"The field itself's probably 120 yards wide," said Bubba Cunningham, assistant athletic director at Notre Dame. "A [regulation] football field's only about 55 [yards wide]. It's also quite long, so our field will look like a postage stamp out there."
That was just one of the problems. The hosts have tried to deal with it by setting the football field off-center, but from lots of seats, the game will still be a rumor -- and about 30,000 of the park's 70,000 capacity is more-remote standing room.
Then there was providing locker rooms for all those football players. No sport played in Ireland requires that many players.
"There's a locker room, they have a shower area and then they have a warm-up area, where they stretch and warm up inside before they come out to the field," Cunningham said. "So a combination of all those rooms will house the 85 football players."
Finally, there was the problem of translating "Bubba."
Some things just don't translate, even in a country that speaks essentially the same language. American football may be one of them.
"This is not a sport that's real well-known in Ireland," said John Heisler, sports information director at Notre Dame. "And that's why the presence of the bands, the cheerleaders and things like that are going to have as much of an effect as anything -- the color and the pageantry, that sort of thing."
"It's a spectacle," said Cunningham.
Dublin itself will be something of a spectacle on Nov. 2. Kevin Kelly of the Irish Tourist Board is expecting 15,000 Americans in Dublin for the game. The city has only about 7,500 hotel rooms for everybody; all Ireland has maybe 10,000, not counting bed and breakfasts.
"What we did was flip-flop hotel rooms," said Burkhardt. "Say we're going into Dublin for three days. We would go in on Wednesday, Thursday and Friday. Saturday morning we'd go to the game and then leave.
"Then the other group would be coming up from Killarney or wherever. They would go to the game, then go to their room. That way, we effectively doubled the rooms available in Dublin."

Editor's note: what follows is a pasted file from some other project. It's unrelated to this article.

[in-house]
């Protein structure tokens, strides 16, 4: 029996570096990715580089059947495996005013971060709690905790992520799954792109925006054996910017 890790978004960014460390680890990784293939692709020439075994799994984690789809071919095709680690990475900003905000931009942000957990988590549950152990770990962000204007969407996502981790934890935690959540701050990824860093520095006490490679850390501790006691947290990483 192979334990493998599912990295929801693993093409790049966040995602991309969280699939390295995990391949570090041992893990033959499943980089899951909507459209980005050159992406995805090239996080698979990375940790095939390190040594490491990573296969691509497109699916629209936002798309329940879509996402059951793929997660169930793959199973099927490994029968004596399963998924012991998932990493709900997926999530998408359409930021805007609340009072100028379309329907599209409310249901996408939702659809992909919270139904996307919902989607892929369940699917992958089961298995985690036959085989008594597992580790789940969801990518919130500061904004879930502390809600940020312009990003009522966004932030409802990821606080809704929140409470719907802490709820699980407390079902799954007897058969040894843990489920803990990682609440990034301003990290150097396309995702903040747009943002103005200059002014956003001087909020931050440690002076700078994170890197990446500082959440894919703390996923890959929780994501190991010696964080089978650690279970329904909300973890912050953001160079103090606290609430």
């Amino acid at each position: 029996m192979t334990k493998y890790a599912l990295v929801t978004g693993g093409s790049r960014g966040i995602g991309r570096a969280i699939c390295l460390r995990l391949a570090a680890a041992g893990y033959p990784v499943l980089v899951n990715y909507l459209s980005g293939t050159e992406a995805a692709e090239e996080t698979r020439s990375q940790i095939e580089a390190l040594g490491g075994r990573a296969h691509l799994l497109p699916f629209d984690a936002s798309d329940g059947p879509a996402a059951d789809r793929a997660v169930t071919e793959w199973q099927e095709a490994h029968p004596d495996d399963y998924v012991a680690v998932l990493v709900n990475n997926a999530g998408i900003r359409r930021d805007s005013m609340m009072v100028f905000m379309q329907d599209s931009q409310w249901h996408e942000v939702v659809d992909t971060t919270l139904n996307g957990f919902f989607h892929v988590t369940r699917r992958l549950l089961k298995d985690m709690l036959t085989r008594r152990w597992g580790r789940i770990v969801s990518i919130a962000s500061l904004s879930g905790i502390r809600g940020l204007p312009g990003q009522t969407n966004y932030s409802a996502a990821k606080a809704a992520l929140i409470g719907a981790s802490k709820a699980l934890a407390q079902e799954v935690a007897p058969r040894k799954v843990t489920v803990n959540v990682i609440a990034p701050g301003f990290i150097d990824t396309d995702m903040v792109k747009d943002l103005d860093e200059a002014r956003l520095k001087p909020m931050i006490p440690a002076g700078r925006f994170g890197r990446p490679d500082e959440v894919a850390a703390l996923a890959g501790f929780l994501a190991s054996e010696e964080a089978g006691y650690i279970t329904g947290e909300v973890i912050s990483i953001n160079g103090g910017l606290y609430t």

Even so, game day could be interesting. Suitcases everywhere. Said Paula Daughtrey of Anthony Travel in South Bend: "When you have this many people going at one time, it gets to be a logistical nightmare trying to get everybody in and out of there for the game."
But Ireland knows how to handle crowds, even crowds of green-clad of Americans -- though this, said Ruth Moran of the Irish Tourist Board, may be the largest-ever one-day, one-site, peacetime invasion of Yanks.
"Around St. Patrick's, we usually get a fair influx," said Moran, "but it would be dispersed throughout the country."
Dubliners have survived worse, from Britain and the Continent.
"For some of these soccer matches and stuff, they'll bring in 30,000," Burkhardt said.
Those 30,000 didn't see anything like what visitors and locals will see this time.
"There will be great excitement with the bands," Kelly said. "Both bands are coming, and they'll be marching around Dublin and St. Stephen's Green."
And in the evening, pubs will beckon. A consumer advisory, courtesy of the Irish Tourist Board: A properly poured pint of Guinness in a Dublin pub will set you back about $3.50.
"But it's a big pint, an Irish imperial pint," said Kelly. "You get four of them, you're on your rear."
Pub Date: 10/06/96